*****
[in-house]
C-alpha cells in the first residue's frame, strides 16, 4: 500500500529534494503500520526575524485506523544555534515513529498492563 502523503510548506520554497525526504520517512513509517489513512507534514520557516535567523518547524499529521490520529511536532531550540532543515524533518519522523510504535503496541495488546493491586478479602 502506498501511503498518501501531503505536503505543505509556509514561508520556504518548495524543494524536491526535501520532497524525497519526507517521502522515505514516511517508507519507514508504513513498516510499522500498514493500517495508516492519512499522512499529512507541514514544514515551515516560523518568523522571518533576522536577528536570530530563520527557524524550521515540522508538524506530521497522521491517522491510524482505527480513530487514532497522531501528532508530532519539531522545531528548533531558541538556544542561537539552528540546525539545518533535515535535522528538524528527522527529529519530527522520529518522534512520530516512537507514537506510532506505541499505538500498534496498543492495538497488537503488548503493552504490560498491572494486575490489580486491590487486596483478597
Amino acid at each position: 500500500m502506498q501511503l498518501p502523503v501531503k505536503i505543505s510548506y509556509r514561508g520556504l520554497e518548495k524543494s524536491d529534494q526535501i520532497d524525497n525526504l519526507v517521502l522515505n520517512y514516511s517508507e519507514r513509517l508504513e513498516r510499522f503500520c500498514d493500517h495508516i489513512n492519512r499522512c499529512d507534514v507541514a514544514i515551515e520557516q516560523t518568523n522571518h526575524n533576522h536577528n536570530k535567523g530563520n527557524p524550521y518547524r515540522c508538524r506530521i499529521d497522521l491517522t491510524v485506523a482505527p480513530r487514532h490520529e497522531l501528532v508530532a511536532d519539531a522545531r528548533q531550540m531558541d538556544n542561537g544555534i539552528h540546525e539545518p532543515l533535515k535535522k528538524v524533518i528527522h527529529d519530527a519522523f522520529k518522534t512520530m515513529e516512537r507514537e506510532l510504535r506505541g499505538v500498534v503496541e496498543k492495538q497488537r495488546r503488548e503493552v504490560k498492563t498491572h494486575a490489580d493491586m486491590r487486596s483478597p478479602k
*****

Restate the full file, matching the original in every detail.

[in-house]
C-alpha cells in the first residue's frame, strides 16, 4: 500500500529534494503500520526575524485506523544555534515513529498492563 502523503510548506520554497525526504520517512513509517489513512507534514520557516535567523518547524499529521490520529511536532531550540532543515524533518519522523510504535503496541495488546493491586478479602 502506498501511503498518501501531503505536503505543505509556509514561508520556504518548495524543494524536491526535501520532497524525497519526507517521502522515505514516511517508507519507514508504513513498516510499522500498514493500517495508516492519512499522512499529512507541514514544514515551515516560523518568523522571518533576522536577528536570530530563520527557524524550521515540522508538524506530521497522521491517522491510524482505527480513530487514532497522531501528532508530532519539531522545531528548533531558541538556544542561537539552528540546525539545518533535515535535522528538524528527522527529529519530527522520529518522534512520530516512537507514537506510532506505541499505538500498534496498543492495538497488537503488548503493552504490560498491572494486575490489580486491590487486596483478597
Amino acid at each position: 500500500m502506498q501511503l498518501p502523503v501531503k505536503i505543505s510548506y509556509r514561508g520556504l520554497e518548495k524543494s524536491d529534494q526535501i520532497d524525497n525526504l519526507v517521502l522515505n520517512y514516511s517508507e519507514r513509517l508504513e513498516r510499522f503500520c500498514d493500517h495508516i489513512n492519512r499522512c499529512d507534514v507541514a514544514i515551515e520557516q516560523t518568523n522571518h526575524n533576522h536577528n536570530k535567523g530563520n527557524p524550521y518547524r515540522c508538524r506530521i499529521d497522521l491517522t491510524v485506523a482505527p480513530r487514532h490520529e497522531l501528532v508530532a511536532d519539531a522545531r528548533q531550540m531558541d538556544n542561537g544555534i539552528h540546525e539545518p532543515l533535515k535535522k528538524v524533518i528527522h527529529d519530527a519522523f522520529k518522534t512520530m515513529e516512537r507514537e506510532l510504535r506505541g499505538v500498534v503496541e496498543k492495538q497488537r495488546r503488548e503493552v504490560k498492563t498491572h494486575a490489580d493491586m486491590r487486596s483478597p478479602k